Myspace has helped to revolutionize the way new music is heard by the public. Bands who had to earn their stripes for decades by traveling across the country in a 1978 Chevette and stopping in every po-dunk town’s VFW to earn gas money at a show attended by winos who thought they were there to play bingo, can now reach a wider audience via sites like Myspace. No longer do artists have to wait for that one-in-million chance to land a record deal. If done correctly, strategic downloadable postings of excellent music will allow artists to not only get their music to a limitless audience, but get labels, A/R types, music marketing gurus and others with the ability to pay artists for their music to actually come to them. Yet, a musician who knows she has a real future in music (whether as a signer, songwriter, producer, lyricist, musician) should still think a bit before she goes crazy and gives all of her music away for free.
The reasons to not put your music on the internet as a downloadable form rather than streaming are manifold. Some reasons are obvious, like the fact that once it is on the net as a downloadable file, it will always be available for free. Whether it is on a website hosted in Greenland or on a blog written by a Russian 11 year old, that file will be out there and available. An artist cannot scream piracy if he was the one who handed his work product to the pirates in the first place.
Free posts of music may also come back to haunt an artist someday. For example, lets say a band is lucky enough to be able to license its music to a Ford for use in Ford’s new on-line ad campaign. Ford will undoubtedly want to have the exclusive right to use the track. In any license agreement which seeks exclusivity, the artist will be asked to promise (represent and warrant) that no other license agreement exists for the song and that the song is not currently licensed or being used by another party. If that song was posted somewhere 2 years before the Ford deal, the minute the ad-campaign is launched, you can bet that the song will pop up somewhere else. Now the band is going to lose out on the money promised to it from the exclusive license agreement and may actually get sued by the Ford. Not a good situation.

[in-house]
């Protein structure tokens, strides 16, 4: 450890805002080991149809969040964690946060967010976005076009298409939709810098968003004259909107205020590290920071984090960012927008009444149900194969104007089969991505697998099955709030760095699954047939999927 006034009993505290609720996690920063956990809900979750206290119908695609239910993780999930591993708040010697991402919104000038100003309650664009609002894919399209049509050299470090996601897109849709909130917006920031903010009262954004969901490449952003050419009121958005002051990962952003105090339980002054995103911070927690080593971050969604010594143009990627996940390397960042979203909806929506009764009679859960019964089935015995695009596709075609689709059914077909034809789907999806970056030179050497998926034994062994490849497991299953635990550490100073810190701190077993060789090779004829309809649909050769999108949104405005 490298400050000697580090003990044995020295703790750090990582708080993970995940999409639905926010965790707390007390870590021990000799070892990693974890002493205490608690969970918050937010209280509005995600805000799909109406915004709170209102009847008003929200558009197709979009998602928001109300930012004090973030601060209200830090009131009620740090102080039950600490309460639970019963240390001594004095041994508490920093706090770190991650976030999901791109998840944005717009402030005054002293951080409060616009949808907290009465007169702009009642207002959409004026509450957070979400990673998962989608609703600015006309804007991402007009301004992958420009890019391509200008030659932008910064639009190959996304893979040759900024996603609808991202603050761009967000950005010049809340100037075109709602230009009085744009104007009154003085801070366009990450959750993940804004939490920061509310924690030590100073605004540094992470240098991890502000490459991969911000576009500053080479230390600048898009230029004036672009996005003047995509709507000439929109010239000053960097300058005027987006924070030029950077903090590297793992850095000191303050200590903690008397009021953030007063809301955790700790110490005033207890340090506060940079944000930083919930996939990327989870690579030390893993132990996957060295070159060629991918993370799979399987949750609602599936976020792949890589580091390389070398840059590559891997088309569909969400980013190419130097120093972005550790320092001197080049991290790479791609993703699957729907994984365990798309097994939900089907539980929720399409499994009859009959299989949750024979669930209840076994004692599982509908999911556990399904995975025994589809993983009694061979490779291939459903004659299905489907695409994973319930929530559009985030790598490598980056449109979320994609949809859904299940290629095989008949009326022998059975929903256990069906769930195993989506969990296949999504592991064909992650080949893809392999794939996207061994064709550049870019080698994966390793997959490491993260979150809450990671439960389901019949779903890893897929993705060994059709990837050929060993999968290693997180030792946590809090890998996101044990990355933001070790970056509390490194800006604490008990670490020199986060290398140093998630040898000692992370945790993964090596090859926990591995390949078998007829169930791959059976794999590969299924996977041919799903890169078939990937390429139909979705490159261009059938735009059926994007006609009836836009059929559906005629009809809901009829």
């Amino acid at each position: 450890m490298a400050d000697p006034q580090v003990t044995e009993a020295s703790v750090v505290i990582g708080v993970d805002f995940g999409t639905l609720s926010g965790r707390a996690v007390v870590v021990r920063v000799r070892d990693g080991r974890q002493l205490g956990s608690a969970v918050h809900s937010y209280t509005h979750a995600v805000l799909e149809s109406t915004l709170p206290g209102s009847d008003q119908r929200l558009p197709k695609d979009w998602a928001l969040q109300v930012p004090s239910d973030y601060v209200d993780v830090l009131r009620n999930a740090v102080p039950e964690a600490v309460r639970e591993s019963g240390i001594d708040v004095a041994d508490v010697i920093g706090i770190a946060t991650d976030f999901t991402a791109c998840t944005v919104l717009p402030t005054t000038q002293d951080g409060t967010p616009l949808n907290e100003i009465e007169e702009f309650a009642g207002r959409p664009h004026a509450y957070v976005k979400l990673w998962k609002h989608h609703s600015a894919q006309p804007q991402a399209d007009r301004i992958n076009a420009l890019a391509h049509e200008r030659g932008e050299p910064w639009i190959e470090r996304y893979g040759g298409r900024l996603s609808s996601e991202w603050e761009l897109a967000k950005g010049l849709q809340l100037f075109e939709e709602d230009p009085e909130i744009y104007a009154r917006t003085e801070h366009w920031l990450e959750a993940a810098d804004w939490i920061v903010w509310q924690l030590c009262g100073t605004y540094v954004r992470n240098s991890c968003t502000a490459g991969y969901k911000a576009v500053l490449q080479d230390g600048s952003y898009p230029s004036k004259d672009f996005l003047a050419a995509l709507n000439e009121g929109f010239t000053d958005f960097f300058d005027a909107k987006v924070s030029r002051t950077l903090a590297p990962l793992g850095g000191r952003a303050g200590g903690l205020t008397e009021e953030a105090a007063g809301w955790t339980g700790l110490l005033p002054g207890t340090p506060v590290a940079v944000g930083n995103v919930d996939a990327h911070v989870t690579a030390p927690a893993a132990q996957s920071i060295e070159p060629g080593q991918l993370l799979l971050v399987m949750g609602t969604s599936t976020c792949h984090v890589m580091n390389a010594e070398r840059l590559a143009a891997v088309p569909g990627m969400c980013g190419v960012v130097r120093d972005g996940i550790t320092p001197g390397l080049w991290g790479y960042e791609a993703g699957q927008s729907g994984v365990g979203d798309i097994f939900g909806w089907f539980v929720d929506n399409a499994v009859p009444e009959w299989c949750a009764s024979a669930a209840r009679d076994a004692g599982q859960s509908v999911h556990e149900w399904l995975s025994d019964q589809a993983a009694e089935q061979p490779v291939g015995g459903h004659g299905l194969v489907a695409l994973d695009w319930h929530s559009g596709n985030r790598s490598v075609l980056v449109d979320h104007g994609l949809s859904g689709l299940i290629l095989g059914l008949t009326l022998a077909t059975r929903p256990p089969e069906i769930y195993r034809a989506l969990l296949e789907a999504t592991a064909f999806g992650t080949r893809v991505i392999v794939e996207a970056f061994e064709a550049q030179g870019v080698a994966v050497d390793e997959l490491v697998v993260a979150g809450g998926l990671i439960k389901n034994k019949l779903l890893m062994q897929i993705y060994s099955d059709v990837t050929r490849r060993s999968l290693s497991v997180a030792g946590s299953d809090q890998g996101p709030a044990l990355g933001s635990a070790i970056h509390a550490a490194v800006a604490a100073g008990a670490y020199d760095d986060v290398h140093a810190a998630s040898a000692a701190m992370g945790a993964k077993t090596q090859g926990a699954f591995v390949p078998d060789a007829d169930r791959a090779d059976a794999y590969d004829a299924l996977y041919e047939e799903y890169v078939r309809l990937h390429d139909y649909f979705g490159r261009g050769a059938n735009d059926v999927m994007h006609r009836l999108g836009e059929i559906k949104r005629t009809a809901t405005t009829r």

Artists should work with their management/legal/PR team to develop a plan where they can strategically pick the songs, if any, that they want to give away. Musicians have to remember that if they ever gave it away they can’t take it back; they can disclose the fact that it was out there at one time, but they will never be able to undo the post. I think that the car campaign example is not the norm, but the point is this: think before you post.